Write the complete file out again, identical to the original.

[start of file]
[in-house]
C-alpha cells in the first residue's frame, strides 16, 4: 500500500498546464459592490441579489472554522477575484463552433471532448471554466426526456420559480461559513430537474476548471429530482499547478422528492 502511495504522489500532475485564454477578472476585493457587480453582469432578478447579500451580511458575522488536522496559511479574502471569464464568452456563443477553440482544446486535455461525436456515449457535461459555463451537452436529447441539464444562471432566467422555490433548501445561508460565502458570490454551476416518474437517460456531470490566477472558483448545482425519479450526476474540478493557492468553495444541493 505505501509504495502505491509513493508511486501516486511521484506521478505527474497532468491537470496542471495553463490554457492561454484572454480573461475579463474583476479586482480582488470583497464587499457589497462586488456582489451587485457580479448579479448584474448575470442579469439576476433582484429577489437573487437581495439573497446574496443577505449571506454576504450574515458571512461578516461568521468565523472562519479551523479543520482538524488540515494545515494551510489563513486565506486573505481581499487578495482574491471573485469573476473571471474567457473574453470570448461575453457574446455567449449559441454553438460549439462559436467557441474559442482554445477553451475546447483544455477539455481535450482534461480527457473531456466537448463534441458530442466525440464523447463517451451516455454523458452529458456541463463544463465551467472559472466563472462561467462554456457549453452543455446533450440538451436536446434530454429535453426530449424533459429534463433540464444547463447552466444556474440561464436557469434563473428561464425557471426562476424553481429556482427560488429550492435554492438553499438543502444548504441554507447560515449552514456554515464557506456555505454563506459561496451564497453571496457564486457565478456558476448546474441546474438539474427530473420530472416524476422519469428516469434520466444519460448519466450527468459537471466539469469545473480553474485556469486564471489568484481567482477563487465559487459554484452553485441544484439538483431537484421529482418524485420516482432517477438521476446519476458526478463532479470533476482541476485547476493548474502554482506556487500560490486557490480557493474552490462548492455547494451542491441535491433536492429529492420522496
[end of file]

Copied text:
[in-house]
C-alpha cells in the first residue's frame, strides 16, 4: 500500500498546464459592490441579489472554522477575484463552433471532448471554466426526456420559480461559513430537474476548471429530482499547478422528492 502511495504522489500532475485564454477578472476585493457587480453582469432578478447579500451580511458575522488536522496559511479574502471569464464568452456563443477553440482544446486535455461525436456515449457535461459555463451537452436529447441539464444562471432566467422555490433548501445561508460565502458570490454551476416518474437517460456531470490566477472558483448545482425519479450526476474540478493557492468553495444541493 505505501509504495502505491509513493508511486501516486511521484506521478505527474497532468491537470496542471495553463490554457492561454484572454480573461475579463474583476479586482480582488470583497464587499457589497462586488456582489451587485457580479448579479448584474448575470442579469439576476433582484429577489437573487437581495439573497446574496443577505449571506454576504450574515458571512461578516461568521468565523472562519479551523479543520482538524488540515494545515494551510489563513486565506486573505481581499487578495482574491471573485469573476473571471474567457473574453470570448461575453457574446455567449449559441454553438460549439462559436467557441474559442482554445477553451475546447483544455477539455481535450482534461480527457473531456466537448463534441458530442466525440464523447463517451451516455454523458452529458456541463463544463465551467472559472466563472462561467462554456457549453452543455446533450440538451436536446434530454429535453426530449424533459429534463433540464444547463447552466444556474440561464436557469434563473428561464425557471426562476424553481429556482427560488429550492435554492438553499438543502444548504441554507447560515449552514456554515464557506456555505454563506459561496451564497453571496457564486457565478456558476448546474441546474438539474427530473420530472416524476422519469428516469434520466444519460448519466450527468459537471466539469469545473480553474485556469486564471489568484481567482477563487465559487459554484452553485441544484439538483431537484421529482418524485420516482432517477438521476446519476458526478463532479470533476482541476485547476493548474502554482506556487500560490486557490480557493474552490462548492455547494451542491441535491433536492429529492420522496